## The Dirac Hamiltonian

In the Dirac equation we encountered an additional difficulty, namely that the negative energy solutions even arise at the level of the classical theory. In field theory the negative energy solutions had an interpretation in terms of antiparticles, and the field theory Hamiltonian was still positive, and most importantly, bounded from below (see Chapter 2 and Problem 5). The field theory Hamiltonian for the Dirac field no longer has this property. The Hamiltonian can again be derived through a Legendre transform of the Lagrangian

S = ∫

d4x L = ∫

d4x (x)(iγ µ∂µ − m)(x). (14.1)

The canonical momentum is hence

πa (x) = δS δ˙a (x)

= ((x)iγ 0)a = i∗a (x), (14.2) such that

H = ∫

d3x ( πa (x)˙a (x) − L

) = ∫ d3x (x)(−iγ j∂ j + m)(x) =

∫ d3x †(x)(−iα j∂ j + mβ)(x)

= ∫

d3 k k0(k) ∑

( b†α(k)bα(k) − dα(k)d†α(k)

) . (14.3)

Note the resemblance with Equation (12.1) for the middle term. We used Equation (13.17) for the expansion of the Dirac field in plane waves. From this result it is clear that the Hamiltonian is not bounded from below, and this would make the vacuum unstable, as the negative energy states, described by the dα(k), can lower the energy by an arbitrary amount. It is well known how Dirac repaired this problem. He postulated that all negative energy states are occupied, and that the states satisfy the Pauli principle, i.e., two particles cannot occupy the same quantum state. (It is only in that case that we can make sense of what is meant with filling all negative energy states.) This implies that one should use anticommuting relations for the creation and annihilation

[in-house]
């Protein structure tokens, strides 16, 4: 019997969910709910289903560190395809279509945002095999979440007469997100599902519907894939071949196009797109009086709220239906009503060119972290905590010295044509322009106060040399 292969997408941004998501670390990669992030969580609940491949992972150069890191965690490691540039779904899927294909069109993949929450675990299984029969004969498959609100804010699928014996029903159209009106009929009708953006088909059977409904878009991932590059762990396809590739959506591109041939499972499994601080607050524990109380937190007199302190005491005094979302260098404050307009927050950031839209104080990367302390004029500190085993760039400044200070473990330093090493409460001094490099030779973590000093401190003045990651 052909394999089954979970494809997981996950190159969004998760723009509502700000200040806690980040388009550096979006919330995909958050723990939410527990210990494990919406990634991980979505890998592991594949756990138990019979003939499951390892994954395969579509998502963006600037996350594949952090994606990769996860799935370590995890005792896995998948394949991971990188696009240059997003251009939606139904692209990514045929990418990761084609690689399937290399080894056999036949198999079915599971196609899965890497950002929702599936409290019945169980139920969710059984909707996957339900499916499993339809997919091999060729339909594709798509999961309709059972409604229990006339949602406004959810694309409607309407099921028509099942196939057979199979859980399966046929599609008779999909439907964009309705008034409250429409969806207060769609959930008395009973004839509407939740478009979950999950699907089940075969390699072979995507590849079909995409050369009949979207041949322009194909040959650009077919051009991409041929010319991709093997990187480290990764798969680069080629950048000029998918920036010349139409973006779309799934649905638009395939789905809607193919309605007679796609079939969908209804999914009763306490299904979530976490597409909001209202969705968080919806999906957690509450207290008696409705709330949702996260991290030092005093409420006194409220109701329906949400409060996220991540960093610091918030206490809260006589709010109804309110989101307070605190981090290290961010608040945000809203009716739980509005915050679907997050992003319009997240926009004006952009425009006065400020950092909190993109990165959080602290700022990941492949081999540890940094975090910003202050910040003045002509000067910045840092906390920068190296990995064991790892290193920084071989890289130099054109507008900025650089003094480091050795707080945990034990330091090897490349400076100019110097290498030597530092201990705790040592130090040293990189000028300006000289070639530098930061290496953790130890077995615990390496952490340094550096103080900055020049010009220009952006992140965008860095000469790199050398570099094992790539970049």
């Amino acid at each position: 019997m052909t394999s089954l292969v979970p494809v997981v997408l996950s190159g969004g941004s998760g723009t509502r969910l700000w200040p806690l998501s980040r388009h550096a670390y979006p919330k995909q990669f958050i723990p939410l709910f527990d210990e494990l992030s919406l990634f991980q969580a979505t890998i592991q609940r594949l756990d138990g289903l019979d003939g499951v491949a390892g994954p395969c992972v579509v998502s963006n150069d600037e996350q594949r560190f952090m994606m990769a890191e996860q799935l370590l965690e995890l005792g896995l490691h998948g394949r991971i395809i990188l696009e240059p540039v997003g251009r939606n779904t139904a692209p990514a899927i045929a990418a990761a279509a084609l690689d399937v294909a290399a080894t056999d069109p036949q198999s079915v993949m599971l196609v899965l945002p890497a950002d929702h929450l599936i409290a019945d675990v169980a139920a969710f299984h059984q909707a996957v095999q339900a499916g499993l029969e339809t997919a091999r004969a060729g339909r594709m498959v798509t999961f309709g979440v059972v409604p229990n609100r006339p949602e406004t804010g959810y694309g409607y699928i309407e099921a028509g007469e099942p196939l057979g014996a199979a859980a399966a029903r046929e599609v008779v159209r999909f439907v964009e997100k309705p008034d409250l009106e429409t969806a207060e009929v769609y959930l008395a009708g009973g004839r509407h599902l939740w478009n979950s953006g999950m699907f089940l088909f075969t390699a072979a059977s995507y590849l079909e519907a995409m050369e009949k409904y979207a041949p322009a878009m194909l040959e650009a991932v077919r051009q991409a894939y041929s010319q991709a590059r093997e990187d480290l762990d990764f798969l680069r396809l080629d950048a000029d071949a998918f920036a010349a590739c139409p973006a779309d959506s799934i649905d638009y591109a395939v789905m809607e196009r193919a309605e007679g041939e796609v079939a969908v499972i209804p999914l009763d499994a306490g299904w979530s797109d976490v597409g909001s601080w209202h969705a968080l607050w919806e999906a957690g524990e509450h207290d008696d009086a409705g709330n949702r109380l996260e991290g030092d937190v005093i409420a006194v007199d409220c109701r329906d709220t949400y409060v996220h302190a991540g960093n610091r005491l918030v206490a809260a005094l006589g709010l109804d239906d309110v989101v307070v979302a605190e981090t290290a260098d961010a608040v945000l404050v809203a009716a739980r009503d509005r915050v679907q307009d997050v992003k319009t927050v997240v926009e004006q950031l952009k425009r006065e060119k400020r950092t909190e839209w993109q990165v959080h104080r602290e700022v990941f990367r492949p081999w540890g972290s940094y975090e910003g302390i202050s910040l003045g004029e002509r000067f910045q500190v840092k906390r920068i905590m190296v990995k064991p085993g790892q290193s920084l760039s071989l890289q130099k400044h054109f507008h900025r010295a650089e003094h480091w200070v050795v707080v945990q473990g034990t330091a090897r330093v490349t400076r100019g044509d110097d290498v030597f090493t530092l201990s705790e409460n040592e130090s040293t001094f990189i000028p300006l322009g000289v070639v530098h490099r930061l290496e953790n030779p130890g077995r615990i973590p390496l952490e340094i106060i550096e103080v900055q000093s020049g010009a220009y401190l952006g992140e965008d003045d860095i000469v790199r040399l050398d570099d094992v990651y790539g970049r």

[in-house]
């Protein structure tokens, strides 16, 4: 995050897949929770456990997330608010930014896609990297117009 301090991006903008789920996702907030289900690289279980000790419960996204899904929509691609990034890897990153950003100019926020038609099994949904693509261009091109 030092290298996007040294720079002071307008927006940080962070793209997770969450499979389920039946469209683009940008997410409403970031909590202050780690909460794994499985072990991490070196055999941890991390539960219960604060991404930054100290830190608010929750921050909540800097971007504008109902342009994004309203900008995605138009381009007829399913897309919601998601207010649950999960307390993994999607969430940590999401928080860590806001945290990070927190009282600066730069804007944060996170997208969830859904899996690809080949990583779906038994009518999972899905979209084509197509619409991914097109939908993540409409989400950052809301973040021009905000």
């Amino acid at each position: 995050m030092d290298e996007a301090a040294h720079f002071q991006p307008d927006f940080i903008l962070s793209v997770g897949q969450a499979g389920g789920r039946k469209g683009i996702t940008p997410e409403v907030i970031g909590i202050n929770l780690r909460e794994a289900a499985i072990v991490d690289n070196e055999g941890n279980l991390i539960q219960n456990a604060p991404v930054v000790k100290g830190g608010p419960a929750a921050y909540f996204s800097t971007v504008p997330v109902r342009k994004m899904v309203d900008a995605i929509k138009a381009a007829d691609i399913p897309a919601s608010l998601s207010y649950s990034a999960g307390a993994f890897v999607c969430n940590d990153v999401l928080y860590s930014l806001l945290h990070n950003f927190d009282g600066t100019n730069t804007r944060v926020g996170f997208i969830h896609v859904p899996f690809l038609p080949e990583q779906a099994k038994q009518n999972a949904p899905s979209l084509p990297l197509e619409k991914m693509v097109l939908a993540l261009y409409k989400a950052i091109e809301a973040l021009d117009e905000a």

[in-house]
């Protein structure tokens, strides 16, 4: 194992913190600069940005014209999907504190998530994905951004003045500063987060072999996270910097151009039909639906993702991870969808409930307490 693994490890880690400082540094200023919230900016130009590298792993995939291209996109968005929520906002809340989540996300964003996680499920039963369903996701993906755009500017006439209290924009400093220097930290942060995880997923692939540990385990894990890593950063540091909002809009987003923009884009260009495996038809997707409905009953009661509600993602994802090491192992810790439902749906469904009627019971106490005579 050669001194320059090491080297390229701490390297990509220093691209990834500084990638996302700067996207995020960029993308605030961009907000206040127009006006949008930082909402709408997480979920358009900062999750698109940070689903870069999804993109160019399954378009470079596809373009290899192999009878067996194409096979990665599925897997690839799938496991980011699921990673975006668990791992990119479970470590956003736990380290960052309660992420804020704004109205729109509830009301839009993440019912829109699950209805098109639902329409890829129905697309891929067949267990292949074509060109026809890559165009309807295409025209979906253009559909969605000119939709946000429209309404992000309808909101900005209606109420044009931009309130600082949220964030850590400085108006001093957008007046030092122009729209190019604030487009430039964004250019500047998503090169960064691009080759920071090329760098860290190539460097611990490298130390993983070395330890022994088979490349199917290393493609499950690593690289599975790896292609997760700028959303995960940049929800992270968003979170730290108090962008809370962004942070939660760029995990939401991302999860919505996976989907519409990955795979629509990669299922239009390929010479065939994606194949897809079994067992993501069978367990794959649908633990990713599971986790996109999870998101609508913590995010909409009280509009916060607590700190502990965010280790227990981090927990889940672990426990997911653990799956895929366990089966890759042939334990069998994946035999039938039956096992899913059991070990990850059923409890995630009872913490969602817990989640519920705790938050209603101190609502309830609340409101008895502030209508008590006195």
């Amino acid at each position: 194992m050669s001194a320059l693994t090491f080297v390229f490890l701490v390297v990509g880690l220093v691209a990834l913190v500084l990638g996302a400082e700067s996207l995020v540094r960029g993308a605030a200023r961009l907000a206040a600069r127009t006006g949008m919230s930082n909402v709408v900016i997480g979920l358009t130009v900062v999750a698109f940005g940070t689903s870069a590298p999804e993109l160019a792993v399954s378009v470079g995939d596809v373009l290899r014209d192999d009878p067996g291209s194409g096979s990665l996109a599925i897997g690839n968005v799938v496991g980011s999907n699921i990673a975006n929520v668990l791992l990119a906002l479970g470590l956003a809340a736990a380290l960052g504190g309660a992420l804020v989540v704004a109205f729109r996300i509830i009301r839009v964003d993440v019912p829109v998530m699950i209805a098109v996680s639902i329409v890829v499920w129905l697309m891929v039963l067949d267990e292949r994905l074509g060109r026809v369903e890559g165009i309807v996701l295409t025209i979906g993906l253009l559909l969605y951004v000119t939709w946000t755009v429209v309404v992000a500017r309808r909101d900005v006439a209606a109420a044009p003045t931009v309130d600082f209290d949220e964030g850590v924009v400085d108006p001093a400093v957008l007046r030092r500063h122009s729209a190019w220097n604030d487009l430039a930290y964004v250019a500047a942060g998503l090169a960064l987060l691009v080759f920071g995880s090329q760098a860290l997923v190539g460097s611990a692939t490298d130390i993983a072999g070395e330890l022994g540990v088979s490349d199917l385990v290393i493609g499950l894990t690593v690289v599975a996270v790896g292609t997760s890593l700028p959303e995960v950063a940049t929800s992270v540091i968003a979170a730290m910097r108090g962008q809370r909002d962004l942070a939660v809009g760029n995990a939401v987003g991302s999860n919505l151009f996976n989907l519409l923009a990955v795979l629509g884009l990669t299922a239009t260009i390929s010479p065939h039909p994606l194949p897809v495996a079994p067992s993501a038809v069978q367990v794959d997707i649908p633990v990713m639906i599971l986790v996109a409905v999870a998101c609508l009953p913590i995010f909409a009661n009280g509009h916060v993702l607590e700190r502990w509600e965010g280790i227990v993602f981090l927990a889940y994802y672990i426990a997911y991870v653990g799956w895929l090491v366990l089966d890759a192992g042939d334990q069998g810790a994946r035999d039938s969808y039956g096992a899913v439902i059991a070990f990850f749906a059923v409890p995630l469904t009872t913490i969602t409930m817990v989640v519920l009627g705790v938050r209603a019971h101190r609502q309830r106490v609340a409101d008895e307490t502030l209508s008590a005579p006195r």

A in

operators

{bα(k), bβ( p)} = 0, {bα(k), b†β( p)} = δαβδ3(k − p), {dα(k), dβ( p)} = 0, {dα(k), d†β( p)} = δαβδ3(k − p), {dα(k), bβ( p)} = 0, {dα(k), b†β( p)} = 0. (14.4)

Indeed, if we define a two-particle state as |k, p >≡ b†(k)b†( p)|0 > (suppressing the spinor indices), the anticommutation relations imply that |k, p >= −| p, k >.